I had never heard of Joe Hill, the offspring of Stephen King who wrote this novel under a pen name because he did not want to gain attention to his work for the sole reason that he is Stephen King’s son, until my grandmother, a Stephen King fanatic, told me a little about the book when she was a quarter of the way through it. After she had finished she lent me the book and I wearily took it and began my journey into the life of Judas Coyne, an ex-rocker with a wicked taste for paranormal items and much younger women.
Heart-Shaped Box opens with a run of the mill, usual day of a retired rock star, Judas Coyne, his clerk and annoying friend by business-association and his goth fan-girl girlfriend whom he refers to as Georgia, that being the state in which he picked her up in while on tour with his band. The only thing remotely intriguing about this washed up rocker living in a desolate section of the United States in a farm house is his collection of occult and otherwise eerie knick knacks that fans had sent him over the years.
Judas’ attraction to so-called haunted objects has over the years evolved into an entire room full of random junk that most likely isn’t worth keeping around, but who he had built himself into being over the years on the road with his band is a man in which the goth lifestyle flocked to–And it had obviously stuck with him years after the other members of his band died off and disappeared. When his clerk sees a haunted suit online, Judas doesn’t think twice before telling him to get it. Days later, the suit arrives in a heart-shaped box and the horror, ghost-chasing story unravels.
Heart-Shaped Box is not the great horror story in which people have been claiming; it is however, a horror story that is about the same caliber of a Stephen King novel–And not his early work, which was what had built King to be known as a great horror story teller. This novel, while interesting and captivating at first, begins to drag on by the time you reach the middle of the story. While Hill is describing light, smells, temperature and feelings, you start to think to yourself “Yeah, I get it, now on with it!” This feeling is nothing short of what is felt while reading a recently published King novel.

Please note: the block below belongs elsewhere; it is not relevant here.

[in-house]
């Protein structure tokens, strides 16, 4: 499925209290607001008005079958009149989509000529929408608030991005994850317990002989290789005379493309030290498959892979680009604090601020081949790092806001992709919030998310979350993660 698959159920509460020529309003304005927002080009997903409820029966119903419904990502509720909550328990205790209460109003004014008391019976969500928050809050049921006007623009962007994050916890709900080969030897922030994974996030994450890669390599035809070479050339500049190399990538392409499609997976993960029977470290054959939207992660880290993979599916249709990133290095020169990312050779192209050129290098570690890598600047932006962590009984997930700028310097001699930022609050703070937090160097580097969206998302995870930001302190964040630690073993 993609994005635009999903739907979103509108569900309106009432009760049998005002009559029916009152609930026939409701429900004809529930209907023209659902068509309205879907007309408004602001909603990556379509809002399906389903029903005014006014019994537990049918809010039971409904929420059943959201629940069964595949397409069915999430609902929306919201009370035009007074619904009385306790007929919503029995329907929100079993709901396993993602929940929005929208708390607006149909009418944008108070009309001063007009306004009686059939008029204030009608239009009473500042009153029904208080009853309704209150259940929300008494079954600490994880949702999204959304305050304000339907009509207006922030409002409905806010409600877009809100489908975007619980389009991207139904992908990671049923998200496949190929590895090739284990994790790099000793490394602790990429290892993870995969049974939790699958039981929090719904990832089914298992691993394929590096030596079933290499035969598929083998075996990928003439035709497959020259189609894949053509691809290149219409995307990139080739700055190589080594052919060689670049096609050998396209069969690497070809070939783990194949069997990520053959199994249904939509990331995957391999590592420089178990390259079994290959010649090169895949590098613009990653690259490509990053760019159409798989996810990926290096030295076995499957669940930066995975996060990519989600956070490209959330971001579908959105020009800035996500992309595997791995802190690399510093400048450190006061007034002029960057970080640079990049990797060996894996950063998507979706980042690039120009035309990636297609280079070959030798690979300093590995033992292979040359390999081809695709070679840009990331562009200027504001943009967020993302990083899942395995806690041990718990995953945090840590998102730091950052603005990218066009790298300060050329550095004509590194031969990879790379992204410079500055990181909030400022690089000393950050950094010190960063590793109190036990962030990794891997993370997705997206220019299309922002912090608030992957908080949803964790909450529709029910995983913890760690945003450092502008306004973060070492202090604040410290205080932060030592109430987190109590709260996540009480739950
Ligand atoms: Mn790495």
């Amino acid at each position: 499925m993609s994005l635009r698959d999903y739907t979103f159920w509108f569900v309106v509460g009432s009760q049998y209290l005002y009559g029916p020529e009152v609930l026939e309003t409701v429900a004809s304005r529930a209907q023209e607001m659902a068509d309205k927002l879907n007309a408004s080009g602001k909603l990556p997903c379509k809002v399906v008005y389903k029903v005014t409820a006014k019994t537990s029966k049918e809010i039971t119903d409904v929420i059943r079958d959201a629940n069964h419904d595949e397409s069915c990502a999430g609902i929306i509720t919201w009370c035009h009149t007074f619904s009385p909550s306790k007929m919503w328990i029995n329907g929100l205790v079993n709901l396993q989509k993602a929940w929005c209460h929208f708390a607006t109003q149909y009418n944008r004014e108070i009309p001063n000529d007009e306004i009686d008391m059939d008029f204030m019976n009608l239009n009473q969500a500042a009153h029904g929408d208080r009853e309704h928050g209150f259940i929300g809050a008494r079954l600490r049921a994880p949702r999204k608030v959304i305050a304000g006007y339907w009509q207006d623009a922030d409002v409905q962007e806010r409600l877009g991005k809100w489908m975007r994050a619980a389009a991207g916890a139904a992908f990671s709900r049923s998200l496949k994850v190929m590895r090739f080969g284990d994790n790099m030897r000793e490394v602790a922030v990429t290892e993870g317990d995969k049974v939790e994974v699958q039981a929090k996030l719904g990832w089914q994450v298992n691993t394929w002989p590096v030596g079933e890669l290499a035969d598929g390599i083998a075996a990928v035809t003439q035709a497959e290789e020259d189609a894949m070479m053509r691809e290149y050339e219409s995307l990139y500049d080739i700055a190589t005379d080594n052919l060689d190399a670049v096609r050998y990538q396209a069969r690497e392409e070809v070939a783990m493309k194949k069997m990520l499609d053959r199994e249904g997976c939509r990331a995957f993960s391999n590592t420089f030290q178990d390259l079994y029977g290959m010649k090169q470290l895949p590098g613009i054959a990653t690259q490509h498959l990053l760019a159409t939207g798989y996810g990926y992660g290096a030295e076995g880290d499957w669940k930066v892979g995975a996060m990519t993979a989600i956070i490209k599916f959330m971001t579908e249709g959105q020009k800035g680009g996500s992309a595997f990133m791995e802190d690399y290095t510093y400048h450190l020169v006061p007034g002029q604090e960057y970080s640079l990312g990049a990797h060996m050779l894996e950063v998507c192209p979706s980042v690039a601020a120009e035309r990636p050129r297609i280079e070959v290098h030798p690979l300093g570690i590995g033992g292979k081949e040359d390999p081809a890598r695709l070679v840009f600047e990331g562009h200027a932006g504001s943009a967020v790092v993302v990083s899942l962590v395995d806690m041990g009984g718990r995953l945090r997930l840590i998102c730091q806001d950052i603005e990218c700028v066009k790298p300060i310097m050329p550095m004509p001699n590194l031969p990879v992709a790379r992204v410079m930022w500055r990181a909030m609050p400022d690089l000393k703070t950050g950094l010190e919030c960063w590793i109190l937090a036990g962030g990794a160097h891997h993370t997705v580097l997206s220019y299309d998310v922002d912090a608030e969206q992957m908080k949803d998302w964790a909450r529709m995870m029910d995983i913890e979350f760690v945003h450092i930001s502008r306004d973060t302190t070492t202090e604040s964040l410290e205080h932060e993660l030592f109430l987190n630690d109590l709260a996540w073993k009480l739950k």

Hill’s attention to detail is either an attribute beloved by readers or an attribute that can be seen as nothing but a writer wanting to write a novel instead of a novella. While his detailed explanations and back story of the characters is thorough, I found myself more interested in the story of Coyne’s girlfriend, Georgia; or Marybeth as we later begin to refer to her as, while my interest in the main character simply went stale, leaving a bad taste in my mouth.
While I can respect that Hill used a pen name in order to separate himself from his father and publish his novel by himself, this story runs dry way too early in order to be called a great horror story and it can easily be seen that the majority of Hill’s interest in horror stories and writing them came from his father. This novel reads as if Hill simply read Stephen King’s instructional writing book, On Writing, and decided to try on the novelist’s suit for a while.